A mild traumatic brain injury could increase the likelihood of developing post-traumatic stress disorder, according to a study. The discovery, which was published in the peer-reviewed Journal of Neurotrauma, could lead to better detection methods and treatments for TBI patients in Pennsylvania and nationwide.
Researchers at the Centers for Disease Control and Prevention, the University of California, San Francisco, San Francisco General Hospital and Washington University in St. Louis analyzed the impact mild TBI has on civilian emergency services providers. They found that approximately 27 percent of mild TBI patients who were screened for PTSD six months after their initial injury tested positive for the disorder. The researchers examined several indicators related to mental health and function, including functional disability, psychiatric symptoms, mental flexibility, visual processing and satisfaction with life. They also evaluated the predictive value of the cause of the head injury, a patient's psychiatric history and pre-injury education.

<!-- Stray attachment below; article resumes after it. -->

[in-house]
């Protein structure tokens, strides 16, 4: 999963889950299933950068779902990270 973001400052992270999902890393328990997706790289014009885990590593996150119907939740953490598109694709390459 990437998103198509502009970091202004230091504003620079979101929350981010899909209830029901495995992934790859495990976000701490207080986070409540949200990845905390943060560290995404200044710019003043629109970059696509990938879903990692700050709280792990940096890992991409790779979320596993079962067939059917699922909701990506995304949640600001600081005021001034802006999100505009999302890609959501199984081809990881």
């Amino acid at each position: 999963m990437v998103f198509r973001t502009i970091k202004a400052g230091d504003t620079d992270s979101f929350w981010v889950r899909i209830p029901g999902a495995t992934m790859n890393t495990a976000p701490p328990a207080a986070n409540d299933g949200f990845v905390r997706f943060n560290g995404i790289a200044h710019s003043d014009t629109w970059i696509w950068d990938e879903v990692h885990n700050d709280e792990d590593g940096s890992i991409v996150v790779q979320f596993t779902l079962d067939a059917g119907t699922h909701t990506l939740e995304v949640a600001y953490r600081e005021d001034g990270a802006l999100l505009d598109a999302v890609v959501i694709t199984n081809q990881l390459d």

The editor-in-chief of the Journal of Neurotrauma said the study "reframes PTSD within the context of civilian TBI." He also believes the findings mean mild TBI patients should undergo routine PTSD evaluation, particularly those who have the comorbid factors named in the study.
Individuals who suffer brain injuries could experience a number of long-term health problems, including coma, amnesia, memory problems and even permanent disability. People who suffer a traumatic brain injury due to the negligence of another party, such as in a motor vehicle accident caused by an impaired or distracted driver, may want to speak with an attorney about their legal rights. After reviewing the details of the case, an attorney may recommend filing a personal injury lawsuit against the responsible party. Such a suit could bring a needed financial settlement to the victim that compensates for medical expenses, lost wages, pain and suffering and other related damages.
Source: Psych Central, "Mild Brain Injury Can Up Risk for PTSD," Rick Nauert, Aug. 19, 2016